Just my view on it.


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PII (personally identifiable information) is a growing concern in the commercial space, but personal website owners should be cognisant of it as well - if your site gets hacked and user data is stolen, you could be potentially liable (a stronger case if any money changes hands between you and your users).

Also, it should be noted that PII can be constituted as something simple as a first and last name, email address, and personal address. Combined, this meets the definition of PII and is a potential risk if you store this data in your IPS database, especially in Commerce/Nexus.

The general rule is if you do not need to store it, don't.

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Thanks for the various view points everyone, much appreciated. Some good points there.

There are very steep fines in the UK if the Data Protection Act applies to you as a business or organisation operating in the UK and you don't do everything you reasonably can to safeguard an individual's personal data if you opted to collect and process it and it later becomes stolen or lost, and whether such data was encrypted (where able to do so) as best practice is one of the first things the ICO check.

Just for info if anyone's interested further in the UK legalities: 

Anyone who processes personal information must comply with eight principles of the Data Protection Act, which make sure that personal information is:

  1. Personal data shall be processed fairly and lawfully and, in particular, shall not be processed unless –(a) at least one of the conditions in Schedule 2 is met, and(b) in the case of sensitive personal data, at least one of the conditions in Schedule 3 is also met.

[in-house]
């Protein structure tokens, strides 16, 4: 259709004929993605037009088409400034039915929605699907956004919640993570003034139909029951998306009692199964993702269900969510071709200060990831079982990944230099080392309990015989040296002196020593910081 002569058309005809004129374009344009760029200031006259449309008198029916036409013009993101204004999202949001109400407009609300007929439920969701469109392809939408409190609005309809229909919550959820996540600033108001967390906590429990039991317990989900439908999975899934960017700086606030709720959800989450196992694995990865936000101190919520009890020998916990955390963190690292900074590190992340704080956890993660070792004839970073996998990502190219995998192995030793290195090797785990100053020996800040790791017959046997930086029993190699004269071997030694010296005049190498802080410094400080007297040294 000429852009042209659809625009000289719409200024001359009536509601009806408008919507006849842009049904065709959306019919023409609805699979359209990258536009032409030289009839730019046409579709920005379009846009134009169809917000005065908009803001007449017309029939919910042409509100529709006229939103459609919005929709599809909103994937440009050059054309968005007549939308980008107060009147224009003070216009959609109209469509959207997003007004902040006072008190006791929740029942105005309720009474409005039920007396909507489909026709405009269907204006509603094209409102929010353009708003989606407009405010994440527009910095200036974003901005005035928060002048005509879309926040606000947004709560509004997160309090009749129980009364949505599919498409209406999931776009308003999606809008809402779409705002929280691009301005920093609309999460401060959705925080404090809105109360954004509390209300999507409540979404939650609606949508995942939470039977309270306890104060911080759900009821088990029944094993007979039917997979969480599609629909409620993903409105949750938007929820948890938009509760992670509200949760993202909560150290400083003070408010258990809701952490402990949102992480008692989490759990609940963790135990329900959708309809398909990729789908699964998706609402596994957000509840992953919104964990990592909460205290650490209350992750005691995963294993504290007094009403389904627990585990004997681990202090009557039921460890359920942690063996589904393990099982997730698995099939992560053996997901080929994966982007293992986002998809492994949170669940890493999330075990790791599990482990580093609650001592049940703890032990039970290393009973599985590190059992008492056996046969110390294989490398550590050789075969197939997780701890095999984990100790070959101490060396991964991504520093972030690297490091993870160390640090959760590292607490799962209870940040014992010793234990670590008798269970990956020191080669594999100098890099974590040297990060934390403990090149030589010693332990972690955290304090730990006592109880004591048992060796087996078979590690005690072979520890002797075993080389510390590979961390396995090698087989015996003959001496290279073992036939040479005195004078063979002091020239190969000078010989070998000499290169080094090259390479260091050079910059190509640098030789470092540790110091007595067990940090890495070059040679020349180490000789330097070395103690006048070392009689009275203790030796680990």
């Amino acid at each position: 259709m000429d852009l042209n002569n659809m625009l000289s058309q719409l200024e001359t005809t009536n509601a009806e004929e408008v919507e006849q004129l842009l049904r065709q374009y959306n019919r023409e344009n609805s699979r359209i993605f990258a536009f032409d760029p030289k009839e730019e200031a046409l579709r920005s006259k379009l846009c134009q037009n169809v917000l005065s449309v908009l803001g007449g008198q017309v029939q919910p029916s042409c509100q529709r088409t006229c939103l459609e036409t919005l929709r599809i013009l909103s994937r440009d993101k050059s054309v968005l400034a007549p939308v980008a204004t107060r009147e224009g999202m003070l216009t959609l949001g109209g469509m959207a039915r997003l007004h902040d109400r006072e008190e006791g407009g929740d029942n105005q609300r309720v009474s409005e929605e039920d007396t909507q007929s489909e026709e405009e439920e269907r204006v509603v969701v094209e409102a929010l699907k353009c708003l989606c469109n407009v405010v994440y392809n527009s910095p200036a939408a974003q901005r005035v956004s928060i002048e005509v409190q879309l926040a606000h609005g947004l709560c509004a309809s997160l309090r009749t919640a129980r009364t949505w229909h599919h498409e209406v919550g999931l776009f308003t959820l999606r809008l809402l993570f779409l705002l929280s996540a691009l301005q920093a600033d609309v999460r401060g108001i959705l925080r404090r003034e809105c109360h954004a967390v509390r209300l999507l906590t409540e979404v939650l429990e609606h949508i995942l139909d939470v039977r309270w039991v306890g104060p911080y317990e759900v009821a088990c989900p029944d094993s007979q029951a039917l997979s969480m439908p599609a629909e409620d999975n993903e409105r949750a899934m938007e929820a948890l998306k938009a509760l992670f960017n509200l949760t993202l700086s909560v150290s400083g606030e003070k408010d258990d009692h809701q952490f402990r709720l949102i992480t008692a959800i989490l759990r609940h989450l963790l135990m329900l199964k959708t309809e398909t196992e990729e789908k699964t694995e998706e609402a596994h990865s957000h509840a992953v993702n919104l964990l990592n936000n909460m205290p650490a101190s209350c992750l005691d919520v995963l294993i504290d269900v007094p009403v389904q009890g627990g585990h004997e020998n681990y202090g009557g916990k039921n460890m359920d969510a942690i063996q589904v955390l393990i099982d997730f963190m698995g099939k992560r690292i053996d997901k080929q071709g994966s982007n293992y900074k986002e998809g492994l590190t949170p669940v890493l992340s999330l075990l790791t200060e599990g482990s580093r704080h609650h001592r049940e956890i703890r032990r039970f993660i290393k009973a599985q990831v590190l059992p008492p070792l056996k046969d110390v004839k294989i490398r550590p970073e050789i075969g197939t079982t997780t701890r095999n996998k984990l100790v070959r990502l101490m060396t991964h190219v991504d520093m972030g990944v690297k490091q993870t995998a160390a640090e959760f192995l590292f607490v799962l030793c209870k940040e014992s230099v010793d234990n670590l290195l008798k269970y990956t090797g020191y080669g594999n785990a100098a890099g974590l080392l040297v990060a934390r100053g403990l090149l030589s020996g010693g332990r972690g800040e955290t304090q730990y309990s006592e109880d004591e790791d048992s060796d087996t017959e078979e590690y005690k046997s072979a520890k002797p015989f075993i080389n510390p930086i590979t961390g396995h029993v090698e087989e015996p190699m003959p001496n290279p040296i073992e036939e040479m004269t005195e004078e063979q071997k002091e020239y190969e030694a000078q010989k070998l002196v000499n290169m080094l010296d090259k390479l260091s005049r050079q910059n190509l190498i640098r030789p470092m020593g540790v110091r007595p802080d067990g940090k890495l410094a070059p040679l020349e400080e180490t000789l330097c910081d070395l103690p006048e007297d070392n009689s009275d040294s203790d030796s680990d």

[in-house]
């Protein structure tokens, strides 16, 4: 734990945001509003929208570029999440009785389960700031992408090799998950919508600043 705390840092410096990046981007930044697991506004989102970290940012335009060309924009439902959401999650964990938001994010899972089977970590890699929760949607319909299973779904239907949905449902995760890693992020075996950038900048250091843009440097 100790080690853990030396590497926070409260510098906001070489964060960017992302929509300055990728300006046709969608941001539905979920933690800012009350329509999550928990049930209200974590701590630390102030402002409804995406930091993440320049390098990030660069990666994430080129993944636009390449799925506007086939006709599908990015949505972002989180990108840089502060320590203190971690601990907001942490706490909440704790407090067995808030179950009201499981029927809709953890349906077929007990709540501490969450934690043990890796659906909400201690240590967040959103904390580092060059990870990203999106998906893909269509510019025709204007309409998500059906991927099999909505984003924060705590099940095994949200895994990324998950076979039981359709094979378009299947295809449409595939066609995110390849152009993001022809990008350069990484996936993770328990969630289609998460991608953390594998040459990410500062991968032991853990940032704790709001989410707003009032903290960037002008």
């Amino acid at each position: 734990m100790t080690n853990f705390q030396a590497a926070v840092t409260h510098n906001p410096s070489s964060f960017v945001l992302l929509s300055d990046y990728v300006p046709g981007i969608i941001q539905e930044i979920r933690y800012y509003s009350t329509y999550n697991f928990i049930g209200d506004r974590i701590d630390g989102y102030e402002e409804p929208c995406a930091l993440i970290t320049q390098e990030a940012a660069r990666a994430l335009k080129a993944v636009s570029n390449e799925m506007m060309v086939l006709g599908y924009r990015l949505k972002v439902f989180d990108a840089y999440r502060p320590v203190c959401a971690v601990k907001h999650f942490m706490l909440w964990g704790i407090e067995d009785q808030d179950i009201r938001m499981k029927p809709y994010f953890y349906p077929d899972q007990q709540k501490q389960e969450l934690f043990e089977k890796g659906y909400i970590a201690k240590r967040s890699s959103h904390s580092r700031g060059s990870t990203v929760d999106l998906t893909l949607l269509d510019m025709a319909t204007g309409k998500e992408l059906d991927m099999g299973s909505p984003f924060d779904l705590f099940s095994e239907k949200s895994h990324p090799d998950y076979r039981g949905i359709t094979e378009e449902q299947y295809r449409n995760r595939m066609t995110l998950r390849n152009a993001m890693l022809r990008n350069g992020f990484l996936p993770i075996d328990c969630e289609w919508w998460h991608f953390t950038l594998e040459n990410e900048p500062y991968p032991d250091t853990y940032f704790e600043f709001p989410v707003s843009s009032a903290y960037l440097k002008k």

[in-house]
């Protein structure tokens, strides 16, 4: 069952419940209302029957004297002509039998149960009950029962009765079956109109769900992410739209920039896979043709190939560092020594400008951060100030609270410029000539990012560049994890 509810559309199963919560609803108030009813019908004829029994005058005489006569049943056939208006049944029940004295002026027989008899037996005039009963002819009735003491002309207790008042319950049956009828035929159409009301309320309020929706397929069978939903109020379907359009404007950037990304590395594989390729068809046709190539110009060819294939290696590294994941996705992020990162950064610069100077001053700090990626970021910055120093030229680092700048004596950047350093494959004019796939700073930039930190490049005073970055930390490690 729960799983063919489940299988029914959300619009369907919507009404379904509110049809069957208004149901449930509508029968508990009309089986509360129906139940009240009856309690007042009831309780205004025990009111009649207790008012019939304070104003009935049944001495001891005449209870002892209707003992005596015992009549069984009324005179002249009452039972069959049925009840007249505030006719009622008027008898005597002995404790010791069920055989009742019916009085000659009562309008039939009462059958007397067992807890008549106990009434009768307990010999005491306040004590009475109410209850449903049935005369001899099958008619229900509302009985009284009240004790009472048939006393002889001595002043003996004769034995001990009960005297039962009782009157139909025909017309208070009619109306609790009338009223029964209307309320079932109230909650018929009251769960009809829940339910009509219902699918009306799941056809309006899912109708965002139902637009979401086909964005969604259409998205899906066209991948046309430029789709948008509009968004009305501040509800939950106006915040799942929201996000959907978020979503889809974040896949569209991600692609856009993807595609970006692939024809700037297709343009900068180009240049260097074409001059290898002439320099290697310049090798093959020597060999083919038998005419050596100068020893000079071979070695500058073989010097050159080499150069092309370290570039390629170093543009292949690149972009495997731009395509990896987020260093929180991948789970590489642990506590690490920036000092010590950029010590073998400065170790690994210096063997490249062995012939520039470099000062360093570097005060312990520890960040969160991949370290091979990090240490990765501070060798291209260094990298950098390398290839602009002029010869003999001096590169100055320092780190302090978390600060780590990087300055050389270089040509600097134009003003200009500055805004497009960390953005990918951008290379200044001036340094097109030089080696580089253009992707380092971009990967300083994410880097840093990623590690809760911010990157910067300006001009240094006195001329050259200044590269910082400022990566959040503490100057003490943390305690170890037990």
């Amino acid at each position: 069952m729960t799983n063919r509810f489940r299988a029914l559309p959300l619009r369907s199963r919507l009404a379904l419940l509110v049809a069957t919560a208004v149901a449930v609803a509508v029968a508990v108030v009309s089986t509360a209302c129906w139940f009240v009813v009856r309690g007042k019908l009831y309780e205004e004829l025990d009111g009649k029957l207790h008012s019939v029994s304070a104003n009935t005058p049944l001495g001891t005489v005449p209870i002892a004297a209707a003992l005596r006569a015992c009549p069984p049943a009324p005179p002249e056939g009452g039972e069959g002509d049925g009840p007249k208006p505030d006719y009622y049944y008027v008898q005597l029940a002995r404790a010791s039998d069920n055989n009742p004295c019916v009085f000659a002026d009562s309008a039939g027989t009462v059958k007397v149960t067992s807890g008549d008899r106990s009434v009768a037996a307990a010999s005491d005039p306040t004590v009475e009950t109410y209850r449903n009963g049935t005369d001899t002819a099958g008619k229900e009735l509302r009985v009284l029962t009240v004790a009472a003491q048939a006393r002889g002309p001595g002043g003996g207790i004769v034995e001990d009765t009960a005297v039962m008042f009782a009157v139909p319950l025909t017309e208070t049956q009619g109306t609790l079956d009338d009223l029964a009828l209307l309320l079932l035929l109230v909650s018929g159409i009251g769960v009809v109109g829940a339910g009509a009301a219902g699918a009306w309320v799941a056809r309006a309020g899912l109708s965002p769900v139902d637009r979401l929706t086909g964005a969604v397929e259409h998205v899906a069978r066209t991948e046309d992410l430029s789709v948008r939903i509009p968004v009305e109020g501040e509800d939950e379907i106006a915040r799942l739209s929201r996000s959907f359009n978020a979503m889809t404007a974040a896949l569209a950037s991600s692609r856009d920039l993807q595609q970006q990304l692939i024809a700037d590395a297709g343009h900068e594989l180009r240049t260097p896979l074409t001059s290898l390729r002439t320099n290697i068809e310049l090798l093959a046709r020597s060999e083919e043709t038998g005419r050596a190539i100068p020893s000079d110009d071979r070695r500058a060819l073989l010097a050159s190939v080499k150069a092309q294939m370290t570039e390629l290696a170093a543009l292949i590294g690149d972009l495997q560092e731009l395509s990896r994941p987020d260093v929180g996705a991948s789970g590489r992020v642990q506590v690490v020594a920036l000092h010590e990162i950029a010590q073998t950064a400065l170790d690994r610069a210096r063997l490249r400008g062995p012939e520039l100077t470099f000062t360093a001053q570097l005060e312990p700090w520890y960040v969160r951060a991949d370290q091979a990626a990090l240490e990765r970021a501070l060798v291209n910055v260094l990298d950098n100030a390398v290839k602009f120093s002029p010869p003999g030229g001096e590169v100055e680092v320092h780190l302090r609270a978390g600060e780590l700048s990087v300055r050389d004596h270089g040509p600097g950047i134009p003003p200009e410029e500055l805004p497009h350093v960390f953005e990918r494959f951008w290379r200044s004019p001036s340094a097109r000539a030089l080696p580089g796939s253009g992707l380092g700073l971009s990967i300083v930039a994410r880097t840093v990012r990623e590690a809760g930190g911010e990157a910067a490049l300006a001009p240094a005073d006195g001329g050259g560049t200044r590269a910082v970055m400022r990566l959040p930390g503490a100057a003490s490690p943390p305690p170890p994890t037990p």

2. Personal data shall be obtained only for one or more specified and lawful purposes, and shall not be further processed in any manner incompatible with that purpose or those purposes.
  3. Personal data shall be adequate, relevant and not excessive in relation to the purpose or purposes for which they are processed.
  4. Personal data shall be accurate and, where necessary, kept up to date.
  5. Personal data processed for any purpose or purposes shall not be kept for longer than is necessary for that purpose or those purposes.
  6. Personal data shall be processed in accordance with the rights of data subjects under this Act.
  7. Appropriate technical and organisational measures shall be taken against unauthorised or unlawful processing of personal data and against accidental loss or destruction of, or damage to, personal data.
  8. Personal data shall not be transferred to a country or territory outside the European Economic Area unless that country or territory ensures an adequate level of protection for the rights and freedoms of data subjects in relation to the processing of personal data.

Things are changing again next year with the introduction of further EU legislation with the General Data Protection Regulation (GDPR) is a new law that will replace the Data Protection Act 1998.

Further bed-time reading:


Some really interesting content in this guide, I was surprised to see mention of technologies such as use of Memcached etc: